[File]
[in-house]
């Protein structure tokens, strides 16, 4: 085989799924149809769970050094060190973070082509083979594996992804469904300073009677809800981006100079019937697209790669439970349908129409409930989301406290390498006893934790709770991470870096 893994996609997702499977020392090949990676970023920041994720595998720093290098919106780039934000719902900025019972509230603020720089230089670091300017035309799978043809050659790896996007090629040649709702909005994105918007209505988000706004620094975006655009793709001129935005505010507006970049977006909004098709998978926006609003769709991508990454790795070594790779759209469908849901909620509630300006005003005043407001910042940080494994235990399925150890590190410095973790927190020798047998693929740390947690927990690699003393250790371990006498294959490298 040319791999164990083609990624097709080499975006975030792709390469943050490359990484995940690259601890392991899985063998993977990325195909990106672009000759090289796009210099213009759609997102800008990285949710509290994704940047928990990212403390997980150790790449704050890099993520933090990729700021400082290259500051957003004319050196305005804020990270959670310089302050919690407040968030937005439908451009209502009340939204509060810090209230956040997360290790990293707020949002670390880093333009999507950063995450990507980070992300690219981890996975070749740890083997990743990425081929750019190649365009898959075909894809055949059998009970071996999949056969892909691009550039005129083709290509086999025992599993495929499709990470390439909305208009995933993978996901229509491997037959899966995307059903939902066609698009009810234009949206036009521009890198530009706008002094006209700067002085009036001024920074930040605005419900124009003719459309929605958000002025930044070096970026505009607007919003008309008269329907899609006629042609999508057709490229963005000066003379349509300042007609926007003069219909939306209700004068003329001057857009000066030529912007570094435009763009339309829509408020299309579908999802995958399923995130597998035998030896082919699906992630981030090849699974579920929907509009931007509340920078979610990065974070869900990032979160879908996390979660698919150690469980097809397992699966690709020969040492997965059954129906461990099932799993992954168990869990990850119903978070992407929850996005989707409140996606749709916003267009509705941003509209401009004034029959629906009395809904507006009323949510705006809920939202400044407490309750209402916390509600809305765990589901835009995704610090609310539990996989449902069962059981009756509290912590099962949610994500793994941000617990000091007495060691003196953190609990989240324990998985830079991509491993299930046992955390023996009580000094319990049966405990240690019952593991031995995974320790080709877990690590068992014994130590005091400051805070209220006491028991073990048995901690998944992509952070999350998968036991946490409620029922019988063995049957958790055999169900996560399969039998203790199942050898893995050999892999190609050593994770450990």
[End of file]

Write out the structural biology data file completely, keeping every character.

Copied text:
[in-house]
């Protein structure tokens, strides 16, 4: 085989799924149809769970050094060190973070082509083979594996992804469904300073009677809800981006100079019937697209790669439970349908129409409930989301406290390498006893934790709770991470870096 893994996609997702499977020392090949990676970023920041994720595998720093290098919106780039934000719902900025019972509230603020720089230089670091300017035309799978043809050659790896996007090629040649709702909005994105918007209505988000706004620094975006655009793709001129935005505010507006970049977006909004098709998978926006609003769709991508990454790795070594790779759209469908849901909620509630300006005003005043407001910042940080494994235990399925150890590190410095973790927190020798047998693929740390947690927990690699003393250790371990006498294959490298 040319791999164990083609990624097709080499975006975030792709390469943050490359990484995940690259601890392991899985063998993977990325195909990106672009000759090289796009210099213009759609997102800008990285949710509290994704940047928990990212403390997980150790790449704050890099993520933090990729700021400082290259500051957003004319050196305005804020990270959670310089302050919690407040968030937005439908451009209502009340939204509060810090209230956040997360290790990293707020949002670390880093333009999507950063995450990507980070992300690219981890996975070749740890083997990743990425081929750019190649365009898959075909894809055949059998009970071996999949056969892909691009550039005129083709290509086999025992599993495929499709990470390439909305208009995933993978996901229509491997037959899966995307059903939902066609698009009810234009949206036009521009890198530009706008002094006209700067002085009036001024920074930040605005419900124009003719459309929605958000002025930044070096970026505009607007919003008309008269329907899609006629042609999508057709490229963005000066003379349509300042007609926007003069219909939306209700004068003329001057857009000066030529912007570094435009763009339309829509408020299309579908999802995958399923995130597998035998030896082919699906992630981030090849699974579920929907509009931007509340920078979610990065974070869900990032979160879908996390979660698919150690469980097809397992699966690709020969040492997965059954129906461990099932799993992954168990869990990850119903978070992407929850996005989707409140996606749709916003267009509705941003509209401009004034029959629906009395809904507006009323949510705006809920939202400044407490309750209402916390509600809305765990589901835009995704610090609310539990996989449902069962059981009756509290912590099962949610994500793994941000617990000091007495060691003196953190609990989240324990998985830079991509491993299930046992955390023996009580000094319990049966405990240690019952593991031995995974320790080709877990690590068992014994130590005091400051805070209220006491028991073990048995901690998944992509952070999350998968036991946490409620029922019988063995049957958790055999169900996560399969039998203790199942050898893995050999892999190609050593994770450990």